Portland Mayor Ted Wheeler and regional housing, banking and community leaders to address Oregon’s affordable housing crisis at #ReinvestOregon Summit

The Oregon Reinvestment Summit, taking place October 2, 2017 in Portland, Oregon, will bring together rural and urban community-based organizations to address Oregon’s affordable housing crisis. The summit will include representatives from fair housing organizations, community development corporations, and policy organizations to explore how to best expand economic opportunities for all Oregonians.

Portland Mayor Ted Wheeler will be a keynote speaker.

In Portland and throughout Oregon, the cost of housing has increased faster than personal income. This places affordable housing out of reach for increasing numbers of families in both urban and rural communities.

The summit is organized by the National Community Reinvestment Coalition (NCRC) with local cosponsors; Casa of Oregon, PCRI, Housing Oregon, Housing Land Advocates, and Fair Housing Council of Oregon.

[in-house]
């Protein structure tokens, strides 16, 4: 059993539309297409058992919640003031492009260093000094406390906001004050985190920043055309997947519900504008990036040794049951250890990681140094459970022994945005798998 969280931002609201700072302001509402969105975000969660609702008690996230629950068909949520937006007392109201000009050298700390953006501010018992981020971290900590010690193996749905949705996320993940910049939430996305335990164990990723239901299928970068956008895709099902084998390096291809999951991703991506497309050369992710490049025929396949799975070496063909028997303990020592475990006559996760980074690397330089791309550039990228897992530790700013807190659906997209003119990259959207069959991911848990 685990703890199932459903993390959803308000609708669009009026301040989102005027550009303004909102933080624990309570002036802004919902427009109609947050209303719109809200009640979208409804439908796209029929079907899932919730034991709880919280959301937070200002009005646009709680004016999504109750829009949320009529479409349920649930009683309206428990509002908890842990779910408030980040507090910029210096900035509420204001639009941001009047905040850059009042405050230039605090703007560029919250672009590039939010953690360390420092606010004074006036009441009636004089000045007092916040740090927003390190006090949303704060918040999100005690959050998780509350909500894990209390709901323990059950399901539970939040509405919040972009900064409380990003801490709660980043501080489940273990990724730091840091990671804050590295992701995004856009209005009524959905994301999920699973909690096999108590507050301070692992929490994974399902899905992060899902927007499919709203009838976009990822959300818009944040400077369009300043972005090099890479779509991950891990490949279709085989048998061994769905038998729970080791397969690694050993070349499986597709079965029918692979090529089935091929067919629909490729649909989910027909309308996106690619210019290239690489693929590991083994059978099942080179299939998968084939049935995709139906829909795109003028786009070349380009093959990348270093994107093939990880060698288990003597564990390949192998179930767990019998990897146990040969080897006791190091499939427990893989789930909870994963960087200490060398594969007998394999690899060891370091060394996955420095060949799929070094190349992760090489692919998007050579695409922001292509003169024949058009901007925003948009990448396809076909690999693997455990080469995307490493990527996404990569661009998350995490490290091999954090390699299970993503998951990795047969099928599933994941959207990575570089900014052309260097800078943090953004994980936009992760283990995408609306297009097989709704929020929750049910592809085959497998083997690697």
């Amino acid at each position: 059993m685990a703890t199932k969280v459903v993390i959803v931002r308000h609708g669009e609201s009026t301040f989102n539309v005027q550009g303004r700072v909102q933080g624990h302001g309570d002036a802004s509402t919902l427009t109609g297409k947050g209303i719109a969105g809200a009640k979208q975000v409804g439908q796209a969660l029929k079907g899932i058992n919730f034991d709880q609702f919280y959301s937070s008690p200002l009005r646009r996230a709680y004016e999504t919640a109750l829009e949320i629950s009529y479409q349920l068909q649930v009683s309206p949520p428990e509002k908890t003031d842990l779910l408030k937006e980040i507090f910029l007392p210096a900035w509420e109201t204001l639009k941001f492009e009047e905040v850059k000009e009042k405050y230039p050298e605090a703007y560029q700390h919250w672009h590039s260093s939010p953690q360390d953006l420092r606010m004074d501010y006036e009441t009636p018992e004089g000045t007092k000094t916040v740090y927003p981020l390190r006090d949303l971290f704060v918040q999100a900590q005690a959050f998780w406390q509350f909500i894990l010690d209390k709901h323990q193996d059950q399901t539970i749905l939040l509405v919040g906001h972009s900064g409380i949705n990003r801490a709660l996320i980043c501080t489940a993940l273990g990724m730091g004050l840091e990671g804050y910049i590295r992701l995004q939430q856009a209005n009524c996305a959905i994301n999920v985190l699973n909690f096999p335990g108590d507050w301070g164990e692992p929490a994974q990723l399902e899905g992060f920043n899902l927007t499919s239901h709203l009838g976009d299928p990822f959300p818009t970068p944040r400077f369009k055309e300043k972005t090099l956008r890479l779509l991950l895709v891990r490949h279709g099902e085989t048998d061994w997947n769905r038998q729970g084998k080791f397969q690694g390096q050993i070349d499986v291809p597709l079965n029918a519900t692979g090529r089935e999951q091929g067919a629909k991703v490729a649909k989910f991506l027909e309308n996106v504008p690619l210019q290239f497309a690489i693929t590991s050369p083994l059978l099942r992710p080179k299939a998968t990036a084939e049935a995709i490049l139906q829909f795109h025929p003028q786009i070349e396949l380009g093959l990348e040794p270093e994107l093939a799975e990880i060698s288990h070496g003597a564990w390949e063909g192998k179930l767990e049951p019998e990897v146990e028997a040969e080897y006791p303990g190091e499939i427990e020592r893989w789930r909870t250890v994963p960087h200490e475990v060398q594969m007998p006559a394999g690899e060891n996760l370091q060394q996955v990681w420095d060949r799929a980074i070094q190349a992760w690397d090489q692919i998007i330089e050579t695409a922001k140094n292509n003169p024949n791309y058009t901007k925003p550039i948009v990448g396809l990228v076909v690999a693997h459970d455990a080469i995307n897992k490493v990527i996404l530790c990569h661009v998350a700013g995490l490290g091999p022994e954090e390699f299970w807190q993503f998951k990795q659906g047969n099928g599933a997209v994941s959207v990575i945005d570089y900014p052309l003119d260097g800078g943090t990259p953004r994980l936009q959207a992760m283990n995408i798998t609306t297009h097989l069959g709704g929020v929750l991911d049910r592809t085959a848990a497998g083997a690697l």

To read more about the Oregon Reinvestment Summit: http://ncrc.adobeconnect.com/program/
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Redlining and Neighborhood Health

Before the pandemic devastated minority communities, banks and government officials starved them of capital.

Lower-income and minority neighborhoods that were intentionally cut off from lending and investment decades ago today suffer not only from reduced wealth and greater poverty, but from lower life expectancy and higher prevalence of chronic diseases that are risk factors for poor outcomes from COVID-19, a new study shows.

The new study, from the National Community Reinvestment Coalition (NCRC) with researchers from the University of Wisconsin–Milwaukee Joseph J. Zilber School of Public Health and the University of Richmond’s Digital Scholarship Lab, compared 1930’s maps of government-sanctioned lending discrimination zones with current census and public health data.

Table of Content

  • Executive Summary
  • Introduction
  • Redlining, the HOLC Maps and Segregation
  • Segregation, Public Health and COVID-19
  • Methods
  • Results
  • Discussion
  • Conclusion and Policy Recommendations
  • Citations
  • Appendix

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